The first time traveler is going to be in for a nice surprise, if they are willing to tackle the four miles of graded dirt and rock road off Highway 1 south of San Quintin. It is a straight shot out to the Pacific, yes a little bumpy, but cheerful signs, “You are almost there!” posted every mile are very much appreciated. Faithful friends of The Old Mill return like migrating birds to the inland bay sanctuary. The Old Mill Hotel and the Viejo Molino Restaurant sit on a shore line of San Quintin Bay, which extends out and joins Bahia Falsa, continuing on out to the greater Santa Maria Bay. The series of volcanic peninsulas keep San Quintin Bay a sheltered anchorage from the more extreme Pacific tides, making it a favorite for the angler.
Shamefully, I admit that I have driven by this turnoff for years, heading to Baja Sur. I had heard the name often enough, but not being a fisherman, I drove on by. However, on this trip headed north, that oversight was about to change. Driving into an inner secluded court yard, I was looking forward to meeting Javier Castellanos, the manager, of The Old Mill, who is favored by Trip Advisor, because of his warm greeting and the complimentary cold cerveza. This day Angie checked me into the lovely suite with a view of the bay. The room was large and sunny with a corner fireplace. The bathroom had a huge tiled shower, large vanity and big fluffy towels. The bed was a dream. A cute little table with a view and wifi made it perfect for a writer gathering in a story.
From my balcony I looked out across the rippling water to the peninsula. Volcanic action created fingers of lava-flow reaching into the Pacific. Historically, when the land cooled down, people inhabited this area more than 10,000 years ago. Later they would be known as the Cochimi Indians. They learned how to live and survive on native plants, fish and wild game. In the more recent history, a British owned company had an idea to grow wheat that they would then transport by railway. Nearly a hundred English colonists bought tracts of land, planted wheat and built the gristmill. In the 1880s a train track was being laid, meant to hook up with the Southern Pacific RR in California. But the idea of wealth from this venture began to fall apart as a severe drought devastated the first harvests and the colonists abandoned San Quintin by 1900. There is said to be a 17-ton, six-wheeled locomotive underwater at the mouth of the bay. It must have been one heck of an accident and a story in its own right.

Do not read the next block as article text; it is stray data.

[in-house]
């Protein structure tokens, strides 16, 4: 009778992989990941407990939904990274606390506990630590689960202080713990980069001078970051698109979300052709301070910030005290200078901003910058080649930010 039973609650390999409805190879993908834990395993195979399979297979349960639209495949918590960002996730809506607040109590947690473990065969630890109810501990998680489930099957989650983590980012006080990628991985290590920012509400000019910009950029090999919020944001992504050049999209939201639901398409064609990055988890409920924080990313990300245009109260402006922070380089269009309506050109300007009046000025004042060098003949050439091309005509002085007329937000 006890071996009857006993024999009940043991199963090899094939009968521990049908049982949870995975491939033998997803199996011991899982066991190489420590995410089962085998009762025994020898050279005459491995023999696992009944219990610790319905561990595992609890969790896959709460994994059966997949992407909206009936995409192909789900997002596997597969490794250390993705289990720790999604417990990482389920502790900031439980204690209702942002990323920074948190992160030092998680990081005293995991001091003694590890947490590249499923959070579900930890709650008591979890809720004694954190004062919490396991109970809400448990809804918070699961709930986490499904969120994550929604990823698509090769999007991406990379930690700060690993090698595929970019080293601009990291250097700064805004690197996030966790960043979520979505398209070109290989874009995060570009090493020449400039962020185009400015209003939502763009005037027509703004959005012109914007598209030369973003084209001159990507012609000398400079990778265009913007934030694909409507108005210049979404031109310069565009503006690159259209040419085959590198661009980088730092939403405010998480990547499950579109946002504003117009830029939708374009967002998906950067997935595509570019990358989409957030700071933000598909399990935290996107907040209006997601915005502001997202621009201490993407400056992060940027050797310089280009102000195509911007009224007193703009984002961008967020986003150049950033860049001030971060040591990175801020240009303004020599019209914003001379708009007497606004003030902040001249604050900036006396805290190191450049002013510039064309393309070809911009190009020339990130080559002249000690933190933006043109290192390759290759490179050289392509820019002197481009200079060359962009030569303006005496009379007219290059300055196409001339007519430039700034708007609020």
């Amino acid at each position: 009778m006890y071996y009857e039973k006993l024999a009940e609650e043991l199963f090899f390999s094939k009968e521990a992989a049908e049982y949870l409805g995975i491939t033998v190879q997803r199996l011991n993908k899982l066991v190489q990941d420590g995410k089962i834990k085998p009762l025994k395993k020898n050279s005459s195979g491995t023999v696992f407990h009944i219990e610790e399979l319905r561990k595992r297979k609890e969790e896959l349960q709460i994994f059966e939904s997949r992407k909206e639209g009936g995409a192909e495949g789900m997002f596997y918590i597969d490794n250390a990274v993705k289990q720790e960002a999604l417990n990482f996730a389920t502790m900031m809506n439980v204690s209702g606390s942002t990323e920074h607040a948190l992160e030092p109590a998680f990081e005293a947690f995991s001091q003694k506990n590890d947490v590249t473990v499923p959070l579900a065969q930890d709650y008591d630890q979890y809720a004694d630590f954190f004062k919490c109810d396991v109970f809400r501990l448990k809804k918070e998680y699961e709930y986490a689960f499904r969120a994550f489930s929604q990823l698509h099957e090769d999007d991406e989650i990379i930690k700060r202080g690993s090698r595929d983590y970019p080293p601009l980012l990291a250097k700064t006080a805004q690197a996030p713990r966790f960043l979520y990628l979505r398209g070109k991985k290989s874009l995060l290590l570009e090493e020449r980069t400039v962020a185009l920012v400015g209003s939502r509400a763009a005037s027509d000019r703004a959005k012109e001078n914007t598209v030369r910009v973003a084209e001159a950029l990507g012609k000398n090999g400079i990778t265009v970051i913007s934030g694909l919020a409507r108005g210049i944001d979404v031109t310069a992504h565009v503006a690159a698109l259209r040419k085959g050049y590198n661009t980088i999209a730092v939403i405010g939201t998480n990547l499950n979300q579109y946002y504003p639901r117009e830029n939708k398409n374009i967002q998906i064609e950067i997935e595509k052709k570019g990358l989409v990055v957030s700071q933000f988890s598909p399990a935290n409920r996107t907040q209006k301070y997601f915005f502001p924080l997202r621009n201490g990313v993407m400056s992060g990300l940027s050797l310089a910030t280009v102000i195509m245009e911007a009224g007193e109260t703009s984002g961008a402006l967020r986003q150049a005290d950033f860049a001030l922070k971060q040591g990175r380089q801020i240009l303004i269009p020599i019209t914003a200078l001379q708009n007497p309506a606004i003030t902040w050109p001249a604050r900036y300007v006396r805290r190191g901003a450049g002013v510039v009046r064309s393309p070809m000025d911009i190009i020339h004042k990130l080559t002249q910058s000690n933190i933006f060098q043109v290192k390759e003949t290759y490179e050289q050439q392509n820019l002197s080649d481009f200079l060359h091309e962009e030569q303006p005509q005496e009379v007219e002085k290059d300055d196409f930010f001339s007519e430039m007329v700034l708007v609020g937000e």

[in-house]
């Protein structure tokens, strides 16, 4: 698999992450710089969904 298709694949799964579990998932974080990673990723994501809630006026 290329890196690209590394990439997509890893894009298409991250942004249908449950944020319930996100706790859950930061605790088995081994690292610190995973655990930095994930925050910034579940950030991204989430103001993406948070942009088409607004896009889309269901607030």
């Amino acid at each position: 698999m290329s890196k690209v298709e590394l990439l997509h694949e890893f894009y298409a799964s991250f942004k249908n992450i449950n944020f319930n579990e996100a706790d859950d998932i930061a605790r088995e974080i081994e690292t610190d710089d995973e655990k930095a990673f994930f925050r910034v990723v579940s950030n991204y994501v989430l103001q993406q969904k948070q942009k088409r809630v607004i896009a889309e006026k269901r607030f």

A lovely expanse of wooden deck is shared by the hotel and the restaurant. I was impressed with a life-size great white shark that seemed to be leaping from the water. The metal sculpture was fierce looking, but made me smile at the sense of humor; surely there were no great whites in these waters…were there? Oaxacan vendors displayed bright woven fabrics, jewelry and trinkets for the tourist. From here I watched a very busy launch ramp as the skilled pescadores slid their boats into the bay. Later they would return with big coolers full of fish. To say this bay is an angler’s paradise, is an understatement. There are more than 10 different species of fish found in these inland waters: white and black sea bass, halibut and dorado to name some favorites. The best months to find all species is from July to October. Even with all the activity, in the early morning you can find a quiet time to enjoy your first cup of coffee and watch the sea birds begin their day.
A short walk from the hotel for dinner is the Viejo Molino Restaurant (Spanish for Old Mill), established in 1887. A massive metal wheel from the mill remains, but is now silent and used as a brightly painted icon of former days. The restaurant itself, houses weathered fishing artifacts in its rich wood interior. Heavy metal pilings appear to hold up the roof. In the early evening a group of feisty anglers were raising a few; congratulating themselves and telling their stories about how that big yellow fin got away. The waiters were friendly and the oysters on the half shell, delicate and sweet. If you wish a less formal meal and a place close by that serves breakfast, it is a simple walk to Don Eddie’s Restaurant, just around the north corner of The Old Mill. There is also a well maintained RV park. Eddie’s is a large palapa style building and serves rich Mexican wakeup coffee.The wind had picked up and the sun was sliding into the west. The story was writing itself. I was surprised by Javier’s late afternoon visit. He offered me a cold cerveza with a hardy welcome. I could see why people return here as his graciousness is part of the package. With great flair he talked of all the things that he loved about this area. It was not just a business for him, but also home as his Rancho is nearby. He raises countless farm animals. Today was very special. With fatherly pride he shared that his broodmare had her foal just that morning. Javier’s enthusiasm was contagious as he shared a long list of things to do in the area, including a boat tour package with free lodging. More than a fisherman’s paradise, Old Mill’s historic site is an easy get-a-way from the U.S., just 200 miles from the border. A visit opens up many unique opportunities, warm hospitality and good food. Old Mill Hotel is pet friendly and offers 10% off for the Baja Bound Traveler. Whether you leave with a cooler full of fish or fond memories, it is well worth the drive into Baja California.
The Old Mill Hotel:
From the U.S.: 1-855-690-9272
From Mexico: O1-616-165-6030
Martina's email: mteomaya(at)gmail.com
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